It is a little slice of heaven in our urban hell, isn't it? The Dallas Arboretum with 66 acres of variously manicured green spaces and forest-y wilderness, plus 11 display gardens, which bloom and change with the seasons. The Arboretum is a "let the kids run wild" place, and stay-at-home moms use it liberally for those summer afternoons when the only alternative activity for a houseful of kids is homicide. For more things to do, adjacent White Rock Lake offers practically limitless venues, and under calmer adult supervision, kids can fish, feed the ducks, bike, bird-watch, paddle and sail. There are six great playgrounds and Dallas' first dog park. The Arboretum and White Rock Lake may actually be the best place to abandon your children for short stretches while you regain your parental sanity.

Readers' Pick

White Rock Lake

Guess it depends on the kid, doesn't it? A 9-year-old certainly isn't going to be swinging from a miniature jungle gym or crawling through a Technicolor tunnel--and if he or she is, we're really sorry. So if the kid's older, maybe you oughta think about SpeedZone or Stone Works Climbing Gym or Dave & Buster's. But if you're needing a place to entertain a bunch of really young ones, between the ages of 1 and 4, there's no better place than Gymboree, which you can rent out for a party and not have to worry about the cleanup later. One of their instructors will lead Mommy and Daddy and the young pup through an hour's worth of activities, including everything from a little Hokey Pokey to games beneath the parachute. You can then retire to a smaller room for cupcakes and other goodies, and there's always the goody bag you get on your way out that usually has a coupon for a hefty discount at one of Gymboree's clothing establishments, which comes in handy after your child rips his pants at a Gymboree birthday party.

Readers' Pick

Chuck E. Cheese's

Various locations

At some point, people in this city must come to terms with pretension. It works both ways, you know. Denizens of downscale hangouts such as Duke's or Champps scorn people decked in the latest Michael Kors. Folks slurping drinks at Republic or other Uptown joints refuse to accept guys with shirts tucked in. The infamous membership list at Sense is just another way to define the audience. What makes this place a great bar is the vibe. In many bars, friends enter in pairs or groups and form separate fortresses throughout the room. At Sense, people mingle--as individuals or groups. Suburbanites chat with Uptown types, professionals with students, white with black. Even birthday gatherings with reserved seating invite strangers to join in. The list (if your name's not on the clipboard, entry can be a bit more challenging) generates that vibe: Insiders accept other patrons equally, simply because they entered the room. By setting itself up as a pretentious place, Sense created the least conceited atmosphere. Can't get on the list? 'Bout time you ditched the old tank top and khakis.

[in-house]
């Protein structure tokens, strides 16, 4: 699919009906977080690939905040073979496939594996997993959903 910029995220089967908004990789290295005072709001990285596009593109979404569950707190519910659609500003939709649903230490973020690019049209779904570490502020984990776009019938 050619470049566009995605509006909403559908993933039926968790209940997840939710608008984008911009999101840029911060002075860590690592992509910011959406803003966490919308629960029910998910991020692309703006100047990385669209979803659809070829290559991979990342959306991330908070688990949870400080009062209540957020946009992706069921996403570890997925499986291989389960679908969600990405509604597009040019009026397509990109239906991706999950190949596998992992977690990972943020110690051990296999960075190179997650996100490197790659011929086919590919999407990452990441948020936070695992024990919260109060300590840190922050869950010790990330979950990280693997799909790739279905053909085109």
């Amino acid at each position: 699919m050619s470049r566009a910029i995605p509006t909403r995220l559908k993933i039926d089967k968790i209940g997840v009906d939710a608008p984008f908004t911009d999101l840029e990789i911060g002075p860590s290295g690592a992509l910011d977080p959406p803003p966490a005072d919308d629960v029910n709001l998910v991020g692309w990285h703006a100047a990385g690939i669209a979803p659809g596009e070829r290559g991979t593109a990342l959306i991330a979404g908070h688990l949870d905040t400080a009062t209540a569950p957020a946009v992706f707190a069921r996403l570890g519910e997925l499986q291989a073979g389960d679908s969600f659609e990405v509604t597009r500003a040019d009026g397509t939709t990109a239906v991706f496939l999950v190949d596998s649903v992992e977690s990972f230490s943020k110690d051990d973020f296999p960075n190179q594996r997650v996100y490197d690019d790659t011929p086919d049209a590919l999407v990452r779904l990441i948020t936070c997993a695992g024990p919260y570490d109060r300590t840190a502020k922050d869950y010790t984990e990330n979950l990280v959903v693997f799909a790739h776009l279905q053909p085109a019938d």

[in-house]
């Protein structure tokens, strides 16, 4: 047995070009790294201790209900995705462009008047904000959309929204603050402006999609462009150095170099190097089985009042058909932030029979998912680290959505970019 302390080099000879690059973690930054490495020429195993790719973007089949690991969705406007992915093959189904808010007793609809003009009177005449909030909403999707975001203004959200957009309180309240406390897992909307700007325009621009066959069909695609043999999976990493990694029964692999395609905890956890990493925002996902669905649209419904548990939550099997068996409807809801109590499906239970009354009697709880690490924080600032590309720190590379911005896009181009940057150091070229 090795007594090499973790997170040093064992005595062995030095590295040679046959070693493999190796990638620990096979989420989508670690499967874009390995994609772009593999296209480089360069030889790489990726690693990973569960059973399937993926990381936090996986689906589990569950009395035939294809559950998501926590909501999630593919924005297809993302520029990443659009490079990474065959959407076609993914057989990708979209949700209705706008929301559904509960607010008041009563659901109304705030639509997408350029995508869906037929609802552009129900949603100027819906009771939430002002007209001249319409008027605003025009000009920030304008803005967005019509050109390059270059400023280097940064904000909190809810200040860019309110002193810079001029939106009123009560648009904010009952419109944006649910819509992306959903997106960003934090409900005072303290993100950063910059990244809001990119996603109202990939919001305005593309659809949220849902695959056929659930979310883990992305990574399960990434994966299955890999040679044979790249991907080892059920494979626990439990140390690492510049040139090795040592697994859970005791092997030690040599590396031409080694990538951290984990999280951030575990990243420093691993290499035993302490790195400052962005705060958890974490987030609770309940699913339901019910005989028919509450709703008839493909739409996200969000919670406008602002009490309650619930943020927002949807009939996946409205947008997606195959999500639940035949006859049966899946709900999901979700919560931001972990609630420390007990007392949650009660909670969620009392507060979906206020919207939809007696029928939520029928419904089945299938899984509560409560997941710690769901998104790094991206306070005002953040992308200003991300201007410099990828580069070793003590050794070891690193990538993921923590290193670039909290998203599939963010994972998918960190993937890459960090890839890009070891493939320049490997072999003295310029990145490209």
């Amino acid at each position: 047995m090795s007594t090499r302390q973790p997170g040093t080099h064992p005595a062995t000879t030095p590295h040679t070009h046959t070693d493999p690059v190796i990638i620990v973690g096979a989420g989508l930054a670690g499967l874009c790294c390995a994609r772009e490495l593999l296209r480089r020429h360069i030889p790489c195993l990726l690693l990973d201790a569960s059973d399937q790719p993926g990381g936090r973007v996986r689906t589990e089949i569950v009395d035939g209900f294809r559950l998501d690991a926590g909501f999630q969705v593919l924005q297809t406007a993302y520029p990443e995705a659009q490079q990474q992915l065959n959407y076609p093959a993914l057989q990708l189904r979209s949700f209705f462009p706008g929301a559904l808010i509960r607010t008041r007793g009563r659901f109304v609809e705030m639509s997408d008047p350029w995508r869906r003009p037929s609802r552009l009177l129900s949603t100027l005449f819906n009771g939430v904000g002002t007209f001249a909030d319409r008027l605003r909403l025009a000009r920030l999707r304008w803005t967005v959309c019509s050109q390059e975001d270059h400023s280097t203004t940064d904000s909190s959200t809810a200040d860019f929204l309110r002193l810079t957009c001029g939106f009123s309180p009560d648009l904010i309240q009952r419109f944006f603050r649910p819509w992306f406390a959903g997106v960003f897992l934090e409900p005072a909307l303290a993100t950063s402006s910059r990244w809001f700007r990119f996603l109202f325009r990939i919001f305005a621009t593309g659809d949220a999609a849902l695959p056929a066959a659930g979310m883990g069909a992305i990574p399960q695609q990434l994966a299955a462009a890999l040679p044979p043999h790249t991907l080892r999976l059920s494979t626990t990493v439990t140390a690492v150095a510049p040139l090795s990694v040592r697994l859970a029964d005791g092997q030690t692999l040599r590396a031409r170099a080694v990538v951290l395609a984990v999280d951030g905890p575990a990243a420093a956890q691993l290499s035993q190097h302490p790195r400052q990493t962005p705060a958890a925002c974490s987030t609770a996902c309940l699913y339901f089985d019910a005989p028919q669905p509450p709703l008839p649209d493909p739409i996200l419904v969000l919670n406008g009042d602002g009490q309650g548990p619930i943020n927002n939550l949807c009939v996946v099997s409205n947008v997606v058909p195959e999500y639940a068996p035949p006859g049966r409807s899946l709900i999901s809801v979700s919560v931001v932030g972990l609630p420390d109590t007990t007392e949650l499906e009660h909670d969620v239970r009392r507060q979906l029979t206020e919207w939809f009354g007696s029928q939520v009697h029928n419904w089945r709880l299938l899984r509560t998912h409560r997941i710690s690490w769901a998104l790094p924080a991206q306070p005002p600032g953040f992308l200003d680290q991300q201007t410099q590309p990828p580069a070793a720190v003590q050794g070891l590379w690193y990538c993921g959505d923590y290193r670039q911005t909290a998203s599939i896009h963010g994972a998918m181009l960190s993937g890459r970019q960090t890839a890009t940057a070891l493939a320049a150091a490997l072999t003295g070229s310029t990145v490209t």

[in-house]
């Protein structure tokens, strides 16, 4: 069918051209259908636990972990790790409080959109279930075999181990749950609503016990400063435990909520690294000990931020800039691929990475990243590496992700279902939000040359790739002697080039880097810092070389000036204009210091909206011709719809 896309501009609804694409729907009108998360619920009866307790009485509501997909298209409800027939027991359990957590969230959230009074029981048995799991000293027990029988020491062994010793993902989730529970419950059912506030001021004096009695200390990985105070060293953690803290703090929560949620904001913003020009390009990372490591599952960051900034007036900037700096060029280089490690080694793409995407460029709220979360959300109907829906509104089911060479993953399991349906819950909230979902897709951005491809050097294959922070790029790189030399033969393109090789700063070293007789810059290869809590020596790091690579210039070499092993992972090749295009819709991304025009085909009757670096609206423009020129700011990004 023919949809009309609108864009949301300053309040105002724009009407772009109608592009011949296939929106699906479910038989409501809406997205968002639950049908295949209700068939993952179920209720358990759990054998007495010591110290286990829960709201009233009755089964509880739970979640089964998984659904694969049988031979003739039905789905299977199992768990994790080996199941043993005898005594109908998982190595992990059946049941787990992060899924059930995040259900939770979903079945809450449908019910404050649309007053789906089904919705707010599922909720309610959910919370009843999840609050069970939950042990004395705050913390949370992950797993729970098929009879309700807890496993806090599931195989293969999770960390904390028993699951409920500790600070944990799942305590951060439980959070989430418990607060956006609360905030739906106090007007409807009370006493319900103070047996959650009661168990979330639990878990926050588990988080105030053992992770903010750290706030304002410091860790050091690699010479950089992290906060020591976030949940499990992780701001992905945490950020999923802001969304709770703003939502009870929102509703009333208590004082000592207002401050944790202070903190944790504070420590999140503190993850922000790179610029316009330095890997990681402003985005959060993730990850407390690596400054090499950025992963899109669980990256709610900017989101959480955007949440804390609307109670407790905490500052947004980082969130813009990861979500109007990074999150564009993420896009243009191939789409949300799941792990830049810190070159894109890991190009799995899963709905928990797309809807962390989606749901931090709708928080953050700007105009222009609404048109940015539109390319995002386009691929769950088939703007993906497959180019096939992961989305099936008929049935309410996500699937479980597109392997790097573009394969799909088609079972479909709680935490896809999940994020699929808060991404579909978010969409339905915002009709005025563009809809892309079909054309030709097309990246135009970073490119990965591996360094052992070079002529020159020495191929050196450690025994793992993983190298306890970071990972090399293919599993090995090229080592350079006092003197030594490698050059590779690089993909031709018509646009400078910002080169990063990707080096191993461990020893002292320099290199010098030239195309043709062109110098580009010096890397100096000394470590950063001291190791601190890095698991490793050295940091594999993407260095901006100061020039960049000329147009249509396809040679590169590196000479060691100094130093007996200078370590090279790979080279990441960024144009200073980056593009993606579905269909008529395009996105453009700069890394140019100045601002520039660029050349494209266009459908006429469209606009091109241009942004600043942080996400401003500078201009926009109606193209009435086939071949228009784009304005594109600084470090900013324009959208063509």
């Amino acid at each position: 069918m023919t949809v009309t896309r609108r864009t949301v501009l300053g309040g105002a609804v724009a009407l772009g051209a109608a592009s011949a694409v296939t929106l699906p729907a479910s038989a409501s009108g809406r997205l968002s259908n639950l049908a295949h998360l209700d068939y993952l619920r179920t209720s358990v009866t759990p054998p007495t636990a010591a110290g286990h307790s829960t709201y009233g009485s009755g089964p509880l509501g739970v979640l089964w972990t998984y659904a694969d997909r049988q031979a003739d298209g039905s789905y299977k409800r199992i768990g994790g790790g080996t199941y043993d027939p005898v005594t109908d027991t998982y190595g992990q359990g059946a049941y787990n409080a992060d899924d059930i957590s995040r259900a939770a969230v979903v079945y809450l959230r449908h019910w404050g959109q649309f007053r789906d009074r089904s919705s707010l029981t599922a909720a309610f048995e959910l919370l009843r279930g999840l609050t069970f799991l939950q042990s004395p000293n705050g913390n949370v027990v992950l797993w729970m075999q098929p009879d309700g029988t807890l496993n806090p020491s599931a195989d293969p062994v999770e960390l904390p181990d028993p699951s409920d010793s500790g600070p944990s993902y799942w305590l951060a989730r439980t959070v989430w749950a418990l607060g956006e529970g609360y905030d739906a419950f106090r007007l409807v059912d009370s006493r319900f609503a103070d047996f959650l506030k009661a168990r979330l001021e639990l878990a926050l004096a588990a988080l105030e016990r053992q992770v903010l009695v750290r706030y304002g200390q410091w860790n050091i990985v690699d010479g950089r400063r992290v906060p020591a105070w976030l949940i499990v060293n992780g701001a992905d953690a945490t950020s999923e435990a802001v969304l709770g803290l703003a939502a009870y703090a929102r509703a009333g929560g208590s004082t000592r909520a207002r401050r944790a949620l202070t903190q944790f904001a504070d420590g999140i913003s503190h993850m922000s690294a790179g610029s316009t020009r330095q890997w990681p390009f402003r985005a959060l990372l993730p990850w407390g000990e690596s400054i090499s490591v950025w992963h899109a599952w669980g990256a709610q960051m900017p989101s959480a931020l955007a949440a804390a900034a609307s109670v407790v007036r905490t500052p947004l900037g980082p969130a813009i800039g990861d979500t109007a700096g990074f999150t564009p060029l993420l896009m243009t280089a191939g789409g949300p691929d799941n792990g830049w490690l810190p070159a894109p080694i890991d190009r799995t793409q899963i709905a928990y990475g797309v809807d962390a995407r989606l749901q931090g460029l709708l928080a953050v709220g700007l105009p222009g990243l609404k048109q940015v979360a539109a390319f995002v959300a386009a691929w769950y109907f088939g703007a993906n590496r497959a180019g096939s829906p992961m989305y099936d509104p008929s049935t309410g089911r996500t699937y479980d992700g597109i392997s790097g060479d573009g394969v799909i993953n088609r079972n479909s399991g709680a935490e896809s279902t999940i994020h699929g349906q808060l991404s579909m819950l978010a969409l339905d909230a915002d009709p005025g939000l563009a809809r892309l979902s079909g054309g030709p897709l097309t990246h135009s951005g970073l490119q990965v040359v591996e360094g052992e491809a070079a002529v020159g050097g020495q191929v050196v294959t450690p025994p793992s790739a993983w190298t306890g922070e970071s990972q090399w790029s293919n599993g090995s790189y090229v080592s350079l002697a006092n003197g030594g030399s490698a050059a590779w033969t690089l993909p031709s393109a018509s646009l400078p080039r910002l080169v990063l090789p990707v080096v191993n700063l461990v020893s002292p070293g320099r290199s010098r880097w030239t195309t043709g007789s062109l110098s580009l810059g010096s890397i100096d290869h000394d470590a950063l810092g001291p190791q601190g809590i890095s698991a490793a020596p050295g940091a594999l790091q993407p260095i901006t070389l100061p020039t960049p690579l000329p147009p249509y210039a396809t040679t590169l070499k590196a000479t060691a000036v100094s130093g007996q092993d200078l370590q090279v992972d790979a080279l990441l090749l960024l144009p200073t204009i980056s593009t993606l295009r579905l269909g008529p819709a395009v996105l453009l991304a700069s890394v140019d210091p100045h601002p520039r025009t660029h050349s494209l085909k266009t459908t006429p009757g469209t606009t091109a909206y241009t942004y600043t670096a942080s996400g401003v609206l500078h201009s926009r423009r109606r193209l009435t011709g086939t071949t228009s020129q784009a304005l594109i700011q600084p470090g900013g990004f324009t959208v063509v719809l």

On a picturesque little corner in Bishop Arts, with a generous awning over the sidewalk and small round tables inside and out, Nodding Dog is a sophisticated hang-out for Cliffies and their dogs--a place whose every battered folding chair and aging sofa calls out for you to take a load off, sip some java and relax. The name is apt: Watch this place long enough, and you will pick up the pattern. First the dogs begin to nod off. Not too much later, their masters start to droop and snuffle in the midafternoon quiet. Where else can you do that? Fall asleep at a table on Lower Greenville and Avi Adelman will put a picture of you on his Web site! Not so Nodding Dog--the epitome of life on the cooler side of the river.

Lizard Lounge

For thumping beats and bangin' bodies, the Lizard Lounge is the still-reigning king of the Dallas dance scene. For one, some of the country's hottest DJs spin here when they come through town, and house DJs include such Zen masters as DJ Merritt, host of 102.1's legendary Edge Club, and drum 'n' bass maestro DJ Titan. For another, the place is usually packed--the young, the younger and the just barely legal show their moves (and their midriffs) on the humid dance floor. Third, Lizard Lounge is host to both "Neo Gothic Industrial Electro Crash" nights and the Porn Star Ball. Finally, a place to wear our pasties and our black nail polish.

Readers' Pick

W.W. Fairfields

147 N. Plano Road, Richardson

972-231-3844